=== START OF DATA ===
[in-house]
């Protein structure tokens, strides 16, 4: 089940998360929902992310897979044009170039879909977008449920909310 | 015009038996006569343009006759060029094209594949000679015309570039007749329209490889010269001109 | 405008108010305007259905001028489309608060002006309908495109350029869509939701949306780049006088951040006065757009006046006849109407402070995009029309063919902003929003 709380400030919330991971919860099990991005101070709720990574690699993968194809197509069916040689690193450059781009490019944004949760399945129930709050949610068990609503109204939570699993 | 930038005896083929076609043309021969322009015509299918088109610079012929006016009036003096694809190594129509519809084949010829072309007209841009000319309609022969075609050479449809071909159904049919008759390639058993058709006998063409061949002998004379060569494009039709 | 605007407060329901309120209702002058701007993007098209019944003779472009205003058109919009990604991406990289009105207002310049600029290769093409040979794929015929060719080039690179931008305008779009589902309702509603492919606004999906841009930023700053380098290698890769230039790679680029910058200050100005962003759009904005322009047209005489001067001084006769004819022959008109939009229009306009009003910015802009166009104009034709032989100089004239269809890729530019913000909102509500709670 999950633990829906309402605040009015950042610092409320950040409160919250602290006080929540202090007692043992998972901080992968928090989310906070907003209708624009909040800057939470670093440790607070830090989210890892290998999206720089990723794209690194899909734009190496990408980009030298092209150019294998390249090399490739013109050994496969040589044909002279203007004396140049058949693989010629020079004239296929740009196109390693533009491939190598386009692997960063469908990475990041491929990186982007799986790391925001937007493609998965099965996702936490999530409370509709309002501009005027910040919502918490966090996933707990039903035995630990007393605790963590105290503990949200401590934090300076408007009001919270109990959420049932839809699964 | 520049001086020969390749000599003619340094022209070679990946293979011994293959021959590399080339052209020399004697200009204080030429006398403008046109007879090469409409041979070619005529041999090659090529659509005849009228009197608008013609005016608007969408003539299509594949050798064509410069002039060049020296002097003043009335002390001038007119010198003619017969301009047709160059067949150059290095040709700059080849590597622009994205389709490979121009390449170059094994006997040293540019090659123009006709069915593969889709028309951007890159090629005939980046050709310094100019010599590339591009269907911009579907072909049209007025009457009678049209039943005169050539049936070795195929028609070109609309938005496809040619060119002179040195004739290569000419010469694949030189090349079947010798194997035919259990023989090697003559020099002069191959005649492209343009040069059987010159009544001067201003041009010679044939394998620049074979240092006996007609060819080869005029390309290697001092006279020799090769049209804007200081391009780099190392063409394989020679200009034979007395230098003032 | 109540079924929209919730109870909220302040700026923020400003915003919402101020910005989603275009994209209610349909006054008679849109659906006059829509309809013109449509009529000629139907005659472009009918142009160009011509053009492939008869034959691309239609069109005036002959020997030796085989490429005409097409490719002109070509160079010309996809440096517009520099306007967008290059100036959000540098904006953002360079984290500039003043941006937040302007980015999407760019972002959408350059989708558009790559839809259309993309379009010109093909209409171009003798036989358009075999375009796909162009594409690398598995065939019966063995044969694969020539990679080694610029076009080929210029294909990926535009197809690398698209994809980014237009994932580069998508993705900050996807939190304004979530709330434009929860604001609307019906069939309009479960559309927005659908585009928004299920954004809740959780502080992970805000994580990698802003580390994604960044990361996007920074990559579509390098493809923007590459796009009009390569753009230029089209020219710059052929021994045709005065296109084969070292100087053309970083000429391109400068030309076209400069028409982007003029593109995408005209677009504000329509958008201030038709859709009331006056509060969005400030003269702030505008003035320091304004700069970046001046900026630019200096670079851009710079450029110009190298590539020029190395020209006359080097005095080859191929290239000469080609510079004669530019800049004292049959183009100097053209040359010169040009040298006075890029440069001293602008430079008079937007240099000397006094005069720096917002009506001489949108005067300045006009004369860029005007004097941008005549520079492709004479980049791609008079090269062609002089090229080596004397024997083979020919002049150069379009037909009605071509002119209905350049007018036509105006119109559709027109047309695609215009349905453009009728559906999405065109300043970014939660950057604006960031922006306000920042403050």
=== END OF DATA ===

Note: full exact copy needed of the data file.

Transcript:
[in-house]
């Protein structure tokens, strides 16, 4: 089940998360929902992310897979044009170039879909977008449920909310 | 015009038996006569343009006759060029094209594949000679015309570039007749329209490889010269001109 | 405008108010305007259905001028489309608060002006309908495109350029869509939701949306780049006088951040006065757009006046006849109407402070995009029309063919902003929003 709380400030919330991971919860099990991005101070709720990574690699993968194809197509069916040689690193450059781009490019944004949760399945129930709050949610068990609503109204939570699993 | 930038005896083929076609043309021969322009015509299918088109610079012929006016009036003096694809190594129509519809084949010829072309007209841009000319309609022969075609050479449809071909159904049919008759390639058993058709006998063409061949002998004379060569494009039709 | 605007407060329901309120209702002058701007993007098209019944003779472009205003058109919009990604991406990289009105207002310049600029290769093409040979794929015929060719080039690179931008305008779009589902309702509603492919606004999906841009930023700053380098290698890769230039790679680029910058200050100005962003759009904005322009047209005489001067001084006769004819022959008109939009229009306009009003910015802009166009104009034709032989100089004239269809890729530019913000909102509500709670 999950633990829906309402605040009015950042610092409320950040409160919250602290006080929540202090007692043992998972901080992968928090989310906070907003209708624009909040800057939470670093440790607070830090989210890892290998999206720089990723794209690194899909734009190496990408980009030298092209150019294998390249090399490739013109050994496969040589044909002279203007004396140049058949693989010629020079004239296929740009196109390693533009491939190598386009692997960063469908990475990041491929990186982007799986790391925001937007493609998965099965996702936490999530409370509709309002501009005027910040919502918490966090996933707990039903035995630990007393605790963590105290503990949200401590934090300076408007009001919270109990959420049932839809699964 | 520049001086020969390749000599003619340094022209070679990946293979011994293959021959590399080339052209020399004697200009204080030429006398403008046109007879090469409409041979070619005529041999090659090529659509005849009228009197608008013609005016608007969408003539299509594949050798064509410069002039060049020296002097003043009335002390001038007119010198003619017969301009047709160059067949150059290095040709700059080849590597622009994205389709490979121009390449170059094994006997040293540019090659123009006709069915593969889709028309951007890159090629005939980046050709310094100019010599590339591009269907911009579907072909049209007025009457009678049209039943005169050539049936070795195929028609070109609309938005496809040619060119002179040195004739290569000419010469694949030189090349079947010798194997035919259990023989090697003559020099002069191959005649492209343009040069059987010159009544001067201003041009010679044939394998620049074979240092006996007609060819080869005029390309290697001092006279020799090769049209804007200081391009780099190392063409394989020679200009034979007395230098003032 | 109540079924929209919730109870909220302040700026923020400003915003919402101020910005989603275009994209209610349909006054008679849109659906006059829509309809013109449509009529000629139907005659472009009918142009160009011509053009492939008869034959691309239609069109005036002959020997030796085989490429005409097409490719002109070509160079010309996809440096517009520099306007967008290059100036959000540098904006953002360079984290500039003043941006937040302007980015999407760019972002959408350059989708558009790559839809259309993309379009010109093909209409171009003798036989358009075999375009796909162009594409690398598995065939019966063995044969694969020539990679080694610029076009080929210029294909990926535009197809690398698209994809980014237009994932580069998508993705900050996807939190304004979530709330434009929860604001609307019906069939309009479960559309927005659908585009928004299920954004809740959780502080992970805000994580990698802003580390994604960044990361996007920074990559579509390098493809923007590459796009009009390569753009230029089209020219710059052929021994045709005065296109084969070292100087053309970083000429391109400068030309076209400069028409982007003029593109995408005209677009504000329509958008201030038709859709009331006056509060969005400030003269702030505008003035320091304004700069970046001046900026630019200096670079851009710079450029110009190298590539020029190395020209006359080097005095080859191929290239000469080609510079004669530019800049004292049959183009100097053209040359010169040009040298006075890029440069001293602008430079008079937007240099000397006094005069720096917002009506001489949108005067300045006009004369860029005007004097941008005549520079492709004479980049791609008079090269062609002089090229080596004397024997083979020919002049150069379009037909009605071509002119209905350049007018036509105006119109559709027109047309695609215009349905453009009728559906999405065109300043970014939660950057604006960031922006306000920042403050």